Venom Engine

I always knew i wanted to work in the videogame industry, but as you may know it’s difficult to move your first steps in. I had a strong background in engineering and computer science, but i didn’t really have anything game-related in my portfolio up to a few years ago. I started making my own 2D games in C++ using SFML, during all my spare time, and it was a blast until i realized that i was enjoying more the process of making the engine itself than the games. The software behind game engines is the most complex piece of technology i have ever seen, and i have seen my fair share of applications in the bioinformatics academic background during my PhD. Since i am in love with complexity, i started to develop my own engine from scratch because i wanted to know how everything worked under the hood. After a while i discovered the Handmade Hero project and i knew i wasn’t alone anymore! Casey Muratori was my invisible mentor, while i enjoyed my journey inside the intricacies of C++ and OpenGL.

The Venom Game Engine is the result of my ongoing efforts. It is a game engine created without using external libraries, coding everything by hand, learning from many different sources. Handmade Hero was fundamental, as i already mentioned, but also studying how other engines and libraries were implemented was inspiring: from mainstream engines like Unity and UE, to smaller libraries such as SFML, GLFW, GLEW, SDL, Sean Barret’s stb libraries and many many others. I am also a big devourer of paper books! Game Engine Architecture, Real Time Rendering, AI for Games and the Foundations of Game Engine Development series are my personal favourite references.

I have decided to keep the source code private, since one day i might want to use the engine for something more than exploring game tech or improving myself. That being said, however, i am glad to share everything i know about game programming, as you might see by looking at my blog.  

This is the list of working features of the engine:

  • Custom memory management (big allocation at startup, expanded as needed), with overflow/underflow checks;
  • Hot code reloading;
  • 3D-math library (vectors, matrices, transformations, quaternions, and various shapes manipulation);
  • Multithreading (implemented as job queue);
  • OpenGL graphics with modern context and features (sRGB textures and framebuffers, MSAA, reverse depth buffer, etc..);
  • Order-independent transparency (depth peeling);
  • Audio processing;
  • Asset streaming (Bitmaps, WAV, fonts);
  • In-depth debug system (profiling, introspection, switches, debug draw);
  • Collisions (AABB, Minkowsky);
  • Barebone SIMD library;
  • Particle systems;
  • 2D Animations;
  • Camera-facing cards (billboards);
  • Cutscenes;

This is instead the list of features that i would like to implement in future:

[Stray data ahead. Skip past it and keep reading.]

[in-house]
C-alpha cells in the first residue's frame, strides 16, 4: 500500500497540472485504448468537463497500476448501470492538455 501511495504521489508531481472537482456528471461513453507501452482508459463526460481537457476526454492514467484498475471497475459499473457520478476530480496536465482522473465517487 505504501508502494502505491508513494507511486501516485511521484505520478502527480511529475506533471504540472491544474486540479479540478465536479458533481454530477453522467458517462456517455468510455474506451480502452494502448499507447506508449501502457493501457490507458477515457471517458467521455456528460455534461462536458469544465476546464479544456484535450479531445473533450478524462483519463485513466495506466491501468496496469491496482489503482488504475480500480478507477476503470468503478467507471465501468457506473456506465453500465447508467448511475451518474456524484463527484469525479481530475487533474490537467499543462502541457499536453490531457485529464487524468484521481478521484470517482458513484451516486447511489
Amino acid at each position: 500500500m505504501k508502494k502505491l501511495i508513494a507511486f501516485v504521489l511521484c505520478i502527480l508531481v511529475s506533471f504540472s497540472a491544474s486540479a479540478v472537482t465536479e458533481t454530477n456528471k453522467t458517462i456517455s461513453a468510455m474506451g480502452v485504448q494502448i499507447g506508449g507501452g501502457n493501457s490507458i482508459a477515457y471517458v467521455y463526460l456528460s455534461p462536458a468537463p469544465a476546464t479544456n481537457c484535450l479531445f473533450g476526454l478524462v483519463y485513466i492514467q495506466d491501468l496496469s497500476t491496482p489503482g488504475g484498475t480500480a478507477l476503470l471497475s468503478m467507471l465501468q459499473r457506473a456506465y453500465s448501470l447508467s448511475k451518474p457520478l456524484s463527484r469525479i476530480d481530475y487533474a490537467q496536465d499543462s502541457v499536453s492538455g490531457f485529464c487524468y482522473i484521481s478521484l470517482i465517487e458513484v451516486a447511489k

• Wavefront .obj parser;
  • Lighting system;
  • 3D Animation system;
  • Entity System;
  • Game AI (pathfinding, combat system, etc.);
  • Editor;
  • Physics;
  • Improved procedural generation;

Here is a series of demo showing some feature i recently worked to, divided by categories:


General Programming

I have already implemented many general features, including a complete platform layer for Windows, memory management, I/O functionalities, asset streaming, multithreading, hot code reloading, and many others.


Debug System

The debug system is almost entirely inspired from Handmade Hero. It allows to profile threads, frames and functions, and to control several functionalities. The UI layout is customizable.


Gameplay Programming

Gameplay is fairily behind, since the engine still lacks some core feature. Also, without decent art it’s difficult to create an entertaining simulation. The game right now seems like a version of The Binding of Isaac with a more powerful rendering but just a couple of rooms to explore. Also, animations need to be heavily tuned.


Graphics Programming

Graphics is made with OpenGL. Right now the engine is based on a very complex interaction between depth peeling (four peels), MSAA and reverse depth buffering. Lighting is basically at a primordial stage. The pipeline is entirely 3D but the engine still doesn’t support 3D models. Camera-facing cards are automatically oriented with respect to the default camera position and orientation, but they don’t follow the debug camera in order to allow independent inspections. The depth peeling demo shows the content of all four framebuffers containing each peel.

I would really like to explore the Game AI part, since this is closer to what i did in my PhD, but coding everything from scratch is a very long process and AI usually comes after other core functionalities. Right now i am focusing my efforts in having a robust 3D renderer, and after that i will start my journey into the Lighting System, which is at a primordial state right now. Wish me good luck!